A lady breathes in Highbury Fields, 2010, Ravish London


An Ode to Highbury
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February 2004 meandering around the back streets of Highbury's terraces and beholding the wonder of Highbury stadium, memories of which seem so much more fantastical since the stadium's death. A wonderful historic brick stadium in the heart of terraced suburbs. That cold Sunday, the day of Arsenal's 1 all draw with Manchester United, in a League season that the team would go unbeaten, began my love affair with Highbury. We walked in-between the supporters as they socialized and ate hot dogs on the roads outside the ground. We spotted Simon Le Bon and Matt Lucas. The evening before we'd spotted Arsene Wenger and Pat Rice, in Arsenal shell suits, walking through the discrete environs of Canary Wharf. We were part of history, though peripheral, in some ways being on the periphery is the most magical place to be, it fills you with a sense of wonder that reality rarely lives up to.


Nine months later I'd taken up the opportunity to move to London, and once again, one Sunday afternoon, feeling lonely, I decided to explore, setting off from my new home in Wood Green. I found myself biking over Crouch Hill, beyond the crest upon which was sat the Arber Hotel, at which I had stayed many times, during my work in London, and beyond the threshold of the housing estate of Crouch Hill Station, which had scared me off before. I continued down Stroud Green Road and Blackstock Road and perhaps taking a left down Seven Sister Road at some point, managed to get a perspective on a huge building site, what I immediately realized was the site of Arsenal's new stadium. Again with a sense of wonder I biked as close as I could get to survey this new development, and wondered what on earth the future would hold for this football club, which had just reached the zenith of footballing achievement.


Soon after I find myself, once a week, whizzing through the back streets connecting Blackstock Road and Highbury New Park, attending a French class, at the home of a teacher. As I cut through the streets I feel an enduring frisson of excitement, that am now part of the fabric of the life in this place, whose existence I'd been reminded of for years, with each Panini sticker album I tried to fill. I marvel at what I've become, what the young boy would have made of who I am, where I am, so alone, as always, and so determined to reach out and explore and become.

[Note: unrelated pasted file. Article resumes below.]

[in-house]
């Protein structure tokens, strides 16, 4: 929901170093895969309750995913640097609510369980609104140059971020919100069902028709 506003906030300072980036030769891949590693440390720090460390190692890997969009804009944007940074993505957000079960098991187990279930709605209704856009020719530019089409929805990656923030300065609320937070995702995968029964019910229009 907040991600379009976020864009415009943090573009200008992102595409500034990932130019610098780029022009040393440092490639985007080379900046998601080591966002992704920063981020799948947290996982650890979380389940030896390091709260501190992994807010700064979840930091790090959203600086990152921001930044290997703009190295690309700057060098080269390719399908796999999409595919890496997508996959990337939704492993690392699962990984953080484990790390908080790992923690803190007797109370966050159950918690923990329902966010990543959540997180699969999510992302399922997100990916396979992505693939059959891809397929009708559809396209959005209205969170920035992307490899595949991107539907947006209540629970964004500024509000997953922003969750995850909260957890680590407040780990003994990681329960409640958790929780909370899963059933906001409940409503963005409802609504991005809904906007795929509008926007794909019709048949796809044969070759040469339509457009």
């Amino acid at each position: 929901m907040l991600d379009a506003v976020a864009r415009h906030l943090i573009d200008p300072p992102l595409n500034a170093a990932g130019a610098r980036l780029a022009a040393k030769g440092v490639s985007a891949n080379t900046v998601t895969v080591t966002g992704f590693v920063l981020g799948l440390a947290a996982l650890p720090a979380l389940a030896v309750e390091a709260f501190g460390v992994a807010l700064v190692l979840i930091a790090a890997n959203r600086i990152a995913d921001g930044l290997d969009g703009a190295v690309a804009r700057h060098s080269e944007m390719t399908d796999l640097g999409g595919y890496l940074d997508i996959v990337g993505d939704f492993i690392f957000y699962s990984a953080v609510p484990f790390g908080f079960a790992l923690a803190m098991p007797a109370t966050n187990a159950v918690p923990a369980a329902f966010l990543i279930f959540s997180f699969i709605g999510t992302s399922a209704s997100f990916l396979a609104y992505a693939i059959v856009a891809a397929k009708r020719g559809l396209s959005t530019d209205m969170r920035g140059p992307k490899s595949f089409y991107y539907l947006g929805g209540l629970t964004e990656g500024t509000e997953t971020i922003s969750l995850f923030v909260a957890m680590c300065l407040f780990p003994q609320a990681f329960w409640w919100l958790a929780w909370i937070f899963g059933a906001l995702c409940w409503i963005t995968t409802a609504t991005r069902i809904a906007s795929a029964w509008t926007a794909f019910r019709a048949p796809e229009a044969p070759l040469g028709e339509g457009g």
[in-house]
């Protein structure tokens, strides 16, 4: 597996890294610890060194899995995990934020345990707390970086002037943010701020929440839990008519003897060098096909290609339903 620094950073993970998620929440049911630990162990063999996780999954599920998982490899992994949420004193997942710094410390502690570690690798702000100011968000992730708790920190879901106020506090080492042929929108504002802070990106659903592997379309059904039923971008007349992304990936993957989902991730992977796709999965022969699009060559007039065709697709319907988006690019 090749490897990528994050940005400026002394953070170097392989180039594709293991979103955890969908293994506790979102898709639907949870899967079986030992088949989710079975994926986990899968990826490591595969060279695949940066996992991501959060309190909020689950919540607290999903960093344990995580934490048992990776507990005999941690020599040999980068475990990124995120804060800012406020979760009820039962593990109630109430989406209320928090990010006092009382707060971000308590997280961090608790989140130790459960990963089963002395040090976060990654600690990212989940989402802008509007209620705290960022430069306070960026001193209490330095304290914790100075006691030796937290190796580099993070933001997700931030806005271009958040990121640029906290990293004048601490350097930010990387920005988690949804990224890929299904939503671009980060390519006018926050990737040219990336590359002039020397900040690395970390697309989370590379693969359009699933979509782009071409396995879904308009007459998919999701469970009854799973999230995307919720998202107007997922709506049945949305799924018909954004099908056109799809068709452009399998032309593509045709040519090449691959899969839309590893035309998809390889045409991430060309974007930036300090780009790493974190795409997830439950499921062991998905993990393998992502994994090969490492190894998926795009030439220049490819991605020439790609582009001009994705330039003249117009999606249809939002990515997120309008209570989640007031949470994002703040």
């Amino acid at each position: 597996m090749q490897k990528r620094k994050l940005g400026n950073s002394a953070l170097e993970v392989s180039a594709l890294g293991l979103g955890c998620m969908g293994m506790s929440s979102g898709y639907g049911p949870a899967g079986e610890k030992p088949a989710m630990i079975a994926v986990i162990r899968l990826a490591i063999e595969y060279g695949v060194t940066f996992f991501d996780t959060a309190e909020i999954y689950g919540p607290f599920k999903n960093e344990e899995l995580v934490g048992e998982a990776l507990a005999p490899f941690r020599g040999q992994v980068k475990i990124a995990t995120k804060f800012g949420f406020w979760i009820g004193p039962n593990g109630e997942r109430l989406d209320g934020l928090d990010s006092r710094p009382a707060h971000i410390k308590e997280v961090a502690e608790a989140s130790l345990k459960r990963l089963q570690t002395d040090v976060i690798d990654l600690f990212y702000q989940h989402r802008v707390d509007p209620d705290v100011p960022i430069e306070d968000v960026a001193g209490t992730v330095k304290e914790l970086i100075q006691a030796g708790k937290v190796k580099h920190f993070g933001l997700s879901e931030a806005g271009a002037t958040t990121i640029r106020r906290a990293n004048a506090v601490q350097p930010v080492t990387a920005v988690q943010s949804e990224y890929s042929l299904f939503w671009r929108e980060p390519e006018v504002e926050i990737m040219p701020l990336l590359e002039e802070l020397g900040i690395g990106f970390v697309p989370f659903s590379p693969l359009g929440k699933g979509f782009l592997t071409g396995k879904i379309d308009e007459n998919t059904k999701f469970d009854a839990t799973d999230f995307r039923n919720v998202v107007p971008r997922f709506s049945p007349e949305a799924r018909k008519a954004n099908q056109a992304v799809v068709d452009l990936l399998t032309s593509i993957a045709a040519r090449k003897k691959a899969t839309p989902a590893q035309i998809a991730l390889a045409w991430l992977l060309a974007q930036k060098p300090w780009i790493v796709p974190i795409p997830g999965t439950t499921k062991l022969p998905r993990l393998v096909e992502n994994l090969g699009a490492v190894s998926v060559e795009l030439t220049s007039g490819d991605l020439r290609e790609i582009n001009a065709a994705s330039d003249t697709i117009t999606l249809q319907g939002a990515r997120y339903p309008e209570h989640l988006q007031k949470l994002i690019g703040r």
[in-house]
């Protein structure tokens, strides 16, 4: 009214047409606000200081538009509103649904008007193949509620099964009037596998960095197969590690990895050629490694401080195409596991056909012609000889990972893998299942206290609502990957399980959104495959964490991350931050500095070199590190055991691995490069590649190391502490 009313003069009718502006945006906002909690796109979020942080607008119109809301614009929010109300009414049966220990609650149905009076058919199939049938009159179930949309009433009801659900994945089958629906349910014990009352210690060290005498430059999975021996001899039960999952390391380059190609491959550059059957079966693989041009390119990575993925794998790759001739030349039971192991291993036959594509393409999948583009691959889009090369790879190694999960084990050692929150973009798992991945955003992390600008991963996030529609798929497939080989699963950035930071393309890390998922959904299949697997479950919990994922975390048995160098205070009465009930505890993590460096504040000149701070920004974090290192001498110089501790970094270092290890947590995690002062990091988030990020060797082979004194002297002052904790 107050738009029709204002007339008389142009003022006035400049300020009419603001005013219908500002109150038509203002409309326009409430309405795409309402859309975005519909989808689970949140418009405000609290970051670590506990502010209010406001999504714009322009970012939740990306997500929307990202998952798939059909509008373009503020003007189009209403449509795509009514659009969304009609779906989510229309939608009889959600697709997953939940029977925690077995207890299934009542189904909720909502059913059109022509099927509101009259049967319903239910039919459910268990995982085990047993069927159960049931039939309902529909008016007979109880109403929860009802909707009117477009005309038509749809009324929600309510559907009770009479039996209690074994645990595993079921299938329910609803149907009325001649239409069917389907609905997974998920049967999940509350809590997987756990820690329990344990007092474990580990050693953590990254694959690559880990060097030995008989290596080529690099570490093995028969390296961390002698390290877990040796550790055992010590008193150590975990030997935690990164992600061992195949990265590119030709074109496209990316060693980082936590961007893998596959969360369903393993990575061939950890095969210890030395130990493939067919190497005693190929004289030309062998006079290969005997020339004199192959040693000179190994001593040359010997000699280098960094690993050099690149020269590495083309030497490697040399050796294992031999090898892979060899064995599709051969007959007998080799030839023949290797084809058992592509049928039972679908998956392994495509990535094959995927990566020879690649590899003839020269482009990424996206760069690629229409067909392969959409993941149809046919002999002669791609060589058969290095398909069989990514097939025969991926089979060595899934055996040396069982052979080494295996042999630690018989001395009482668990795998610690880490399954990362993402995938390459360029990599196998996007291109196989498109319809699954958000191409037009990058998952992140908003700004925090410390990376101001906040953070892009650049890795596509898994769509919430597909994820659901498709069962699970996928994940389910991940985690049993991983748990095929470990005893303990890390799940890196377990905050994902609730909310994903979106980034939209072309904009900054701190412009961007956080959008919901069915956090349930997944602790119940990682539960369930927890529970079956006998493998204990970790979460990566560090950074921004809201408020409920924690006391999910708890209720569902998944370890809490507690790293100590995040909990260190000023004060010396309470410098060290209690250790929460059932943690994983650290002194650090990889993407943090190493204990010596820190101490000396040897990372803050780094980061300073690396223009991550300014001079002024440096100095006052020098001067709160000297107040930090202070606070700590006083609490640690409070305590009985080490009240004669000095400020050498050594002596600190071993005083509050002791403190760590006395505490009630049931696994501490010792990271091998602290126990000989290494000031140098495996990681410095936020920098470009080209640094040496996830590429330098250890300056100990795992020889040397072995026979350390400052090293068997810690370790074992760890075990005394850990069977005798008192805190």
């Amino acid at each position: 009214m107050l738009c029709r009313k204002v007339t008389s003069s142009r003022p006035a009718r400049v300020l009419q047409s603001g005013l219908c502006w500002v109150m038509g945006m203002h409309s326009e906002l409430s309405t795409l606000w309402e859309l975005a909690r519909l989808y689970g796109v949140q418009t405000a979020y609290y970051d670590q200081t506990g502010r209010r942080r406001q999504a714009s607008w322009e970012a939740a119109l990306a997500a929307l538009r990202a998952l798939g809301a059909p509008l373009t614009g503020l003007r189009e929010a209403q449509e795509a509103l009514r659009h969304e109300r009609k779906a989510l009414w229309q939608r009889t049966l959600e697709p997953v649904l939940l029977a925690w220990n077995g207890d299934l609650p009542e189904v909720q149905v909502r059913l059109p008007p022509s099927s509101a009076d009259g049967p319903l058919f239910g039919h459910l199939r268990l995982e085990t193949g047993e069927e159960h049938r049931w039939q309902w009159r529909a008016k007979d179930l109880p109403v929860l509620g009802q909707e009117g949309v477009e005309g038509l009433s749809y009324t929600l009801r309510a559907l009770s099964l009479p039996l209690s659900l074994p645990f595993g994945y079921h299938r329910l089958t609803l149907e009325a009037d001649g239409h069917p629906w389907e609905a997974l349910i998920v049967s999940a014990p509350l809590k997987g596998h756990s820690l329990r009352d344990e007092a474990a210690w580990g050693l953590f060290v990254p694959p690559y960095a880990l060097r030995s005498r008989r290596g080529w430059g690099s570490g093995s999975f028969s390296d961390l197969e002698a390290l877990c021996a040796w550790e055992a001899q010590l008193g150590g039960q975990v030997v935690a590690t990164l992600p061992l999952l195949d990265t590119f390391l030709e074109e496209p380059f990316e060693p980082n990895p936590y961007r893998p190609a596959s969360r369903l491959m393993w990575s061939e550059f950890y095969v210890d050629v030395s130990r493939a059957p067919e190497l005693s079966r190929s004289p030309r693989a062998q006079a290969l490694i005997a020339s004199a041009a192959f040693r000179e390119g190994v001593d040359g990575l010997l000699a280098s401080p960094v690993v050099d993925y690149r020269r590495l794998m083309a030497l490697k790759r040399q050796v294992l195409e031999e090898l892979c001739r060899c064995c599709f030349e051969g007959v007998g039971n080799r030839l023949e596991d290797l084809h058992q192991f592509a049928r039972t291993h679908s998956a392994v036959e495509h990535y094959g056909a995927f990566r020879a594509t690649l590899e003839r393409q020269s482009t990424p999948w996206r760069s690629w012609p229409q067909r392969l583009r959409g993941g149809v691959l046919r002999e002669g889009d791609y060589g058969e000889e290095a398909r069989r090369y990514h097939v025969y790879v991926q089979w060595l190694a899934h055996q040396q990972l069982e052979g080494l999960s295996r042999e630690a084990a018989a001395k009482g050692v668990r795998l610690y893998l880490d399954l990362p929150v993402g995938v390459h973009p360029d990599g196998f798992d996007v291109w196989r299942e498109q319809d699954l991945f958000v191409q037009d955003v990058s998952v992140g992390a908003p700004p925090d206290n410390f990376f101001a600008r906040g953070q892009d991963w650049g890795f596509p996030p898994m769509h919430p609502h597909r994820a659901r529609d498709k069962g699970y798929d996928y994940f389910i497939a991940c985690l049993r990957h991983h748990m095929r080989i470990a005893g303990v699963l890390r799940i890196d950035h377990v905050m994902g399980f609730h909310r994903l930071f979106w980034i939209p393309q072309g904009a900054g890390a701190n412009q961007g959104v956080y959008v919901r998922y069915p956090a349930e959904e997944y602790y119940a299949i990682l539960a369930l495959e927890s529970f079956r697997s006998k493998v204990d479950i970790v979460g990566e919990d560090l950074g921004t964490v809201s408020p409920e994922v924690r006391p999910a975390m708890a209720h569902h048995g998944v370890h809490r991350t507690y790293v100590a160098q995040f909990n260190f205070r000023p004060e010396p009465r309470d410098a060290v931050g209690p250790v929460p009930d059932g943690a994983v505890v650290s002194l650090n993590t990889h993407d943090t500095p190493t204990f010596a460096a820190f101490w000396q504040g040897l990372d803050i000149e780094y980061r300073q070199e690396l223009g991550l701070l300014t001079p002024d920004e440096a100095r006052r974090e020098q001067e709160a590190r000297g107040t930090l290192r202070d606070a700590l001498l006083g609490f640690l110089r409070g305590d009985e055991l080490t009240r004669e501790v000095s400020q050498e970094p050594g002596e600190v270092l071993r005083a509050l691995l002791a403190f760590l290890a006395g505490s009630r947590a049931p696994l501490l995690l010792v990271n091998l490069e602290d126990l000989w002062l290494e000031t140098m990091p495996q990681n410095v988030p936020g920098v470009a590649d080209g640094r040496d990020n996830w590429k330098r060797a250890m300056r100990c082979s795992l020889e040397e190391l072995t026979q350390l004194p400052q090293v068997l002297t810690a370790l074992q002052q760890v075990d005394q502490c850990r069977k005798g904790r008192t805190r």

As the months and years rolled by I developed a network of friends and associates, all of whom lived and many of whom eventually moved to the area just south of Finsbury Park, which for me, because of its proximity, and the preponderance of convenience stores, kebab shops and pubs with a devotion to Arsenal, is a sister to the brother that is Highbury. Over the years I have developed a huge sense of warmth for the Victorian terraces, inside several of which, I have many memories of friends come and gone, and those still residing.


At some point, at a point when I was cast out of my abode, by a landlord with plans, and into an existentialist crisis, I revisited Highbury, eyeing it up as a potential panacea of peace, a place to set down roots. As I walked around its streets I melted in its peace, and yet felt myself resonating to the idea of being at the heart and energy of north London. I discovered Highbury Fields, and the beautiful Georgian and Victorian terraces of Highbury Terrace. I dreamed of lying down on a couch in one of those elegant front rooms with enormous ceiling, bathed in the light, which floods through the enormous windows. Highbury would be a place where I could come and convalesce, away from the hubbub and distress of shared houses, a place where I would rest alone and then perhaps die of loneliness. But alas it was all a pipe dream, for I had not the wealth, but that longing never left my heart.


In years gone by since those days I have spent less and less time in this part of London, but still visit to see a friend here or there, and the feeling, the roughness and energy of Finsbury Park and the rustic charms of Highbury all come flooding back into my soul, and I feel like a puppy dog who sees his master after being by himself all day.